Large family holiday gatherings can be tough for lots of reasons. Over-stimulated, over-sugared, over-excited and under-slept kids are simply going to struggle. But there may also be some relational dynamics that complicate things when you all get together. See if you relate to this pattern:
- You feel anxious around the watchful, possibly critical eye of parents or other relatives.
- You work harder to keep kids in line and are tougher on them than usual.
- Your kids (who are already extra stressed) sense your angst and act up more.
- Gramma or Grampa (or others) intervene to keep youngsters in line, with good intentions but unhelpful strategies.
- You feel embarrassed, undermined, and maybe frustrated or resentful.
- Kids watch the power struggle between the adults and are left feeling more stressed and insecure than ever.
Is the holiday stew smelling rotten yet? If so, this post is for you.
“So, kids, what are you thankful for this Thanksgiving?” you ask.
“My family, my house, my friends, my dog and Jesus.” (Same answers as last year….)
If you think your kids might be open to some deeper thinking this year, we’ve provided a handful of conversation starters about gratitude. We invite you try any or all of them and put a little bigger dose of gratitude in your Thanksgiving season:
- 1 Chronicles 16:34 Give thanks to the Lord, for he is good; his love endures forever.
- What is something specific about God or a verse from the Bible that you are thankful for?
- Romans 1:20 For ever since the world was created, people have seen the earth and sky. Through everything God made, they can clearly see his invisible qualities…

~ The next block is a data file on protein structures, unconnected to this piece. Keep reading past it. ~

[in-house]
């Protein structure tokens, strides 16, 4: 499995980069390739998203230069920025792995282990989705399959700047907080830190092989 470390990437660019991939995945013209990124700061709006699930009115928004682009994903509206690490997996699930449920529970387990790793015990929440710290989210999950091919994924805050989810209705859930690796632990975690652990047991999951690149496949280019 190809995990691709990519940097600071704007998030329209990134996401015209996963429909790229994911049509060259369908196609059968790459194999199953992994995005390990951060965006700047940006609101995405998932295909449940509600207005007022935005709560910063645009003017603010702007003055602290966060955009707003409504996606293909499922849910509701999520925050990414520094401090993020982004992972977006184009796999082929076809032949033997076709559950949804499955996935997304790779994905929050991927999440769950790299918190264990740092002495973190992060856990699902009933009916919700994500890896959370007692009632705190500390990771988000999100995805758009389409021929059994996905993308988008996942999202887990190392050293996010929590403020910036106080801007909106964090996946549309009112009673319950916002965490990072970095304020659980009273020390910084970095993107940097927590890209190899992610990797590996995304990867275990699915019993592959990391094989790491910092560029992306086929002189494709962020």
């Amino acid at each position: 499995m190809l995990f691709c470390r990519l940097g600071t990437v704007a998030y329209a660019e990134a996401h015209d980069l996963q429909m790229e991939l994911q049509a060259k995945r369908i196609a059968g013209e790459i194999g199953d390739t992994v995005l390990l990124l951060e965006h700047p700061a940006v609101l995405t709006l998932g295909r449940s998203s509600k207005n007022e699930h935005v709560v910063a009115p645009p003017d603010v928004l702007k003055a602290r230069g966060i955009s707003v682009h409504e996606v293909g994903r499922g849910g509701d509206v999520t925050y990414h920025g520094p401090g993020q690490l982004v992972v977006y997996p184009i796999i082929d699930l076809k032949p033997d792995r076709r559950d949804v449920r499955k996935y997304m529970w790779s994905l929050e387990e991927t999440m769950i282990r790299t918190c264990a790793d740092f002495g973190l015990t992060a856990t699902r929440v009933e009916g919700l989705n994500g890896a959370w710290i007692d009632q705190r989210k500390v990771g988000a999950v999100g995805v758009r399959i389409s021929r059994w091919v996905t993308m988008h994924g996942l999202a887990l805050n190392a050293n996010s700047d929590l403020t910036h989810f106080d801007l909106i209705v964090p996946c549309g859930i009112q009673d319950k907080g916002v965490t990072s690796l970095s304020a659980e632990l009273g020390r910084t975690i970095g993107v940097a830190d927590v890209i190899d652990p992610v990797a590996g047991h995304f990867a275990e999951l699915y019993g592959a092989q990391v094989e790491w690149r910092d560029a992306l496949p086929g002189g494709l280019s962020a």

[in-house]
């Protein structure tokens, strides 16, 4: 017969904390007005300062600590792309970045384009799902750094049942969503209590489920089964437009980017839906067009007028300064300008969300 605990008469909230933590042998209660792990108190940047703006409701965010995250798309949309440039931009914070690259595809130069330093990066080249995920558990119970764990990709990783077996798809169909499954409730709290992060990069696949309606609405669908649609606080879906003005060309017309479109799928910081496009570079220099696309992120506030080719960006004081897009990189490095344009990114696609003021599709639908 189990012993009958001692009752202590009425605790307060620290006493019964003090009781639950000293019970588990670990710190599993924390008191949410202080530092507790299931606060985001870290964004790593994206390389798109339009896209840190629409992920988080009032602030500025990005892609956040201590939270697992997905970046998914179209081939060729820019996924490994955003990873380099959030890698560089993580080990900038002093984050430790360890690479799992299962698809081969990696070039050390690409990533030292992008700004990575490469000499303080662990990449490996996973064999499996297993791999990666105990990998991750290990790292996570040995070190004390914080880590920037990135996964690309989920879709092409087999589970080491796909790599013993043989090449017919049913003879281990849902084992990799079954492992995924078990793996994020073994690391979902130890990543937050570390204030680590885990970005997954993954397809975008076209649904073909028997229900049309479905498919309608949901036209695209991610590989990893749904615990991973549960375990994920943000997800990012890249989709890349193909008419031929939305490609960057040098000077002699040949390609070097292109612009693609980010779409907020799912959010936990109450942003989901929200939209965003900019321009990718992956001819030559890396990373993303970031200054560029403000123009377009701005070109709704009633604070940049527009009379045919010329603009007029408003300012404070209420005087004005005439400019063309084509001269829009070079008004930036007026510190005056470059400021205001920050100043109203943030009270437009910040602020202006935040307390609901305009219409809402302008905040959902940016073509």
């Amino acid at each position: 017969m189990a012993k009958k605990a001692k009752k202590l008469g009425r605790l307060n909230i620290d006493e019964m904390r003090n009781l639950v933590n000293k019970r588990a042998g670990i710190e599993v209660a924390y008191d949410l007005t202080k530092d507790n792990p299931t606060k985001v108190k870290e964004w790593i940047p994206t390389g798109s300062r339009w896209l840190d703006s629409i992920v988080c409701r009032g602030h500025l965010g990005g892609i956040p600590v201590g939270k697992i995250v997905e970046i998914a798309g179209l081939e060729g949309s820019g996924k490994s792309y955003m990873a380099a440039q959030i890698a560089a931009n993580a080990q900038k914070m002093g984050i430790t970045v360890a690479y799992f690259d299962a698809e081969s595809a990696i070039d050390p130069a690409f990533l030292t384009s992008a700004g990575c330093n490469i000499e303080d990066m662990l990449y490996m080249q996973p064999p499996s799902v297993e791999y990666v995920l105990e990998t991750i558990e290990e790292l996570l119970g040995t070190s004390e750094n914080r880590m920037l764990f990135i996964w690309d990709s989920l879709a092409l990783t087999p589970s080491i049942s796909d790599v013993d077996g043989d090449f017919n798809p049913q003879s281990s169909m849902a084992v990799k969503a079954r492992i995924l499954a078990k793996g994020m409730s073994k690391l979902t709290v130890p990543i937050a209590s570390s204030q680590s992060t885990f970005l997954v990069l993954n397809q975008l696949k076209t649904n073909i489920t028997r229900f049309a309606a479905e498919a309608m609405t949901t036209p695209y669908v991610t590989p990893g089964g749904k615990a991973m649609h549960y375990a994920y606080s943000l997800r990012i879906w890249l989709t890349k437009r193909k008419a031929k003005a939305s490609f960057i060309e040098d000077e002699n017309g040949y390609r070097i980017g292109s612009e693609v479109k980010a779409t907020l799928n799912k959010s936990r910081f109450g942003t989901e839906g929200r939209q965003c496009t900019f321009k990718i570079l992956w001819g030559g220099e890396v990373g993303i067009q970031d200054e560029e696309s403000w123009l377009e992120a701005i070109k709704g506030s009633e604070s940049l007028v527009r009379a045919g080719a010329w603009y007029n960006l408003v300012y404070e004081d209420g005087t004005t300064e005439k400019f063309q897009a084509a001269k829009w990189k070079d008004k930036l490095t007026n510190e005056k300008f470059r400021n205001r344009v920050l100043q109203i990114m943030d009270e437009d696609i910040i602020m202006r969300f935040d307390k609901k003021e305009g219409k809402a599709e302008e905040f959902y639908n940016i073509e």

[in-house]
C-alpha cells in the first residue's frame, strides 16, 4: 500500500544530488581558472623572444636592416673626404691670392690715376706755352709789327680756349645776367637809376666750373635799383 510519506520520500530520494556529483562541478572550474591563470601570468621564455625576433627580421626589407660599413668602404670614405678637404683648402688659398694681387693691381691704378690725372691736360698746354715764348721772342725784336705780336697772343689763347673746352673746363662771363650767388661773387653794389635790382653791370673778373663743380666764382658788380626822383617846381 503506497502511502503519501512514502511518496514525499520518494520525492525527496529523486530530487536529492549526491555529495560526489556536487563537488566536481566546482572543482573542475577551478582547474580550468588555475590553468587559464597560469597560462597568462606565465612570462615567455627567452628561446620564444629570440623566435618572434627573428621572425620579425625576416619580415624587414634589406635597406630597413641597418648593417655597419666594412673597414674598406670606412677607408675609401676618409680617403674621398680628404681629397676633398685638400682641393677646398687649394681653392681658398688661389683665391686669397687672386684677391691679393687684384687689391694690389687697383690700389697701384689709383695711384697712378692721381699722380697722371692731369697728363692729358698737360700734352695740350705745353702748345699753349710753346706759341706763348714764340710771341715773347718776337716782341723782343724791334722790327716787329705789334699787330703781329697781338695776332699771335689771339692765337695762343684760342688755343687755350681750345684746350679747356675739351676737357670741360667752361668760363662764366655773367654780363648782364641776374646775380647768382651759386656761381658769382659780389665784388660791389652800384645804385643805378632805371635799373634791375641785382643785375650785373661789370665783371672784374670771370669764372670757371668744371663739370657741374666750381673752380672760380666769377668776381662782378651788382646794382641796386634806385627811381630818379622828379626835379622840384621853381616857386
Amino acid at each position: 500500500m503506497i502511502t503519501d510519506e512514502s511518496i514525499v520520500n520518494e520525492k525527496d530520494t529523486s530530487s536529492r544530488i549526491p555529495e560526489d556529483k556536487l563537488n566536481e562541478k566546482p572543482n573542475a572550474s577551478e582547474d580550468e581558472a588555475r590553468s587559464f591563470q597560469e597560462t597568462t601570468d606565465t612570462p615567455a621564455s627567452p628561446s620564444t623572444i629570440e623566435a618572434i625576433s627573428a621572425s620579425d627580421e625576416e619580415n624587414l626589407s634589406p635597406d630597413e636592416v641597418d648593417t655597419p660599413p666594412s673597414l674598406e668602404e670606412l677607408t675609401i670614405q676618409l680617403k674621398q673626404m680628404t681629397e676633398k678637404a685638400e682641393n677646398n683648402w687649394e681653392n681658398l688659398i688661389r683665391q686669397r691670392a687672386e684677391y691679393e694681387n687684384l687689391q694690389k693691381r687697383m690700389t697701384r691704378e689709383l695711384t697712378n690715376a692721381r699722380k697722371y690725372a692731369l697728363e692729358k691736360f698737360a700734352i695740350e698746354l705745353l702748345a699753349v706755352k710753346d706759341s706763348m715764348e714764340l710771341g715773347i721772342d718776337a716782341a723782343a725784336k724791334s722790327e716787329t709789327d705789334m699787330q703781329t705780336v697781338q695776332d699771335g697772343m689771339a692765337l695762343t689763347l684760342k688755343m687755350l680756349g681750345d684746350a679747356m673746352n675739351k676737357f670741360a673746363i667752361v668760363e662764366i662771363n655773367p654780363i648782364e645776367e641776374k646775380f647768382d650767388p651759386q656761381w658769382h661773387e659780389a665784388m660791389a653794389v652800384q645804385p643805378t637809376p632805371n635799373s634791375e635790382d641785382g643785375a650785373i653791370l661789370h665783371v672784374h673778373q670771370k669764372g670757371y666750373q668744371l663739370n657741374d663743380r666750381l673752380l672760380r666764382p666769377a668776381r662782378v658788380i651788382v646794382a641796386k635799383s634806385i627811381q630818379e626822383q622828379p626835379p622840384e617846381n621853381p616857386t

- What is your favorite part of God’s creation and what does it tell you about God?
- 1 Timothy 6:17 Command those who are rich in this present world not to be arrogant nor to put their hope in wealth, which is so uncertain, but to put their hope in God, who richly provides us with everything for our enjoyment.
- Nearly 1/2 of the people in the world today live on less than $2.50 a day. $2.50 a day per person is barely enough for a one or two room house and simple food like rice and beans. Many of those people don’t have a home or enough to eat.
- We are blessed with many things. What food or object around the house is very special or meaningful for you that you are thankful for? Why is it special, or how does it bless you?
- James 1:7 Every good and perfect gift is from above, coming down from the Father of the heavenly lights, who does not change like shifting shadows.
- Is there something in our home that might seem like a “good gift” but could actually be harmful to us? (i.e. excessive luxuries, things that make us arrogant toward others, things we get really distracted by, etc.)
- Psalm 139:13,14 For you created my inmost being; you knit me together in my mother’s womb. I praise you because I am fearfully and wonderfully made; your works are wonderful…
- What is something about the way your body works, or a physical ability you have, that you are thankful for? Has God used that ability to bless others?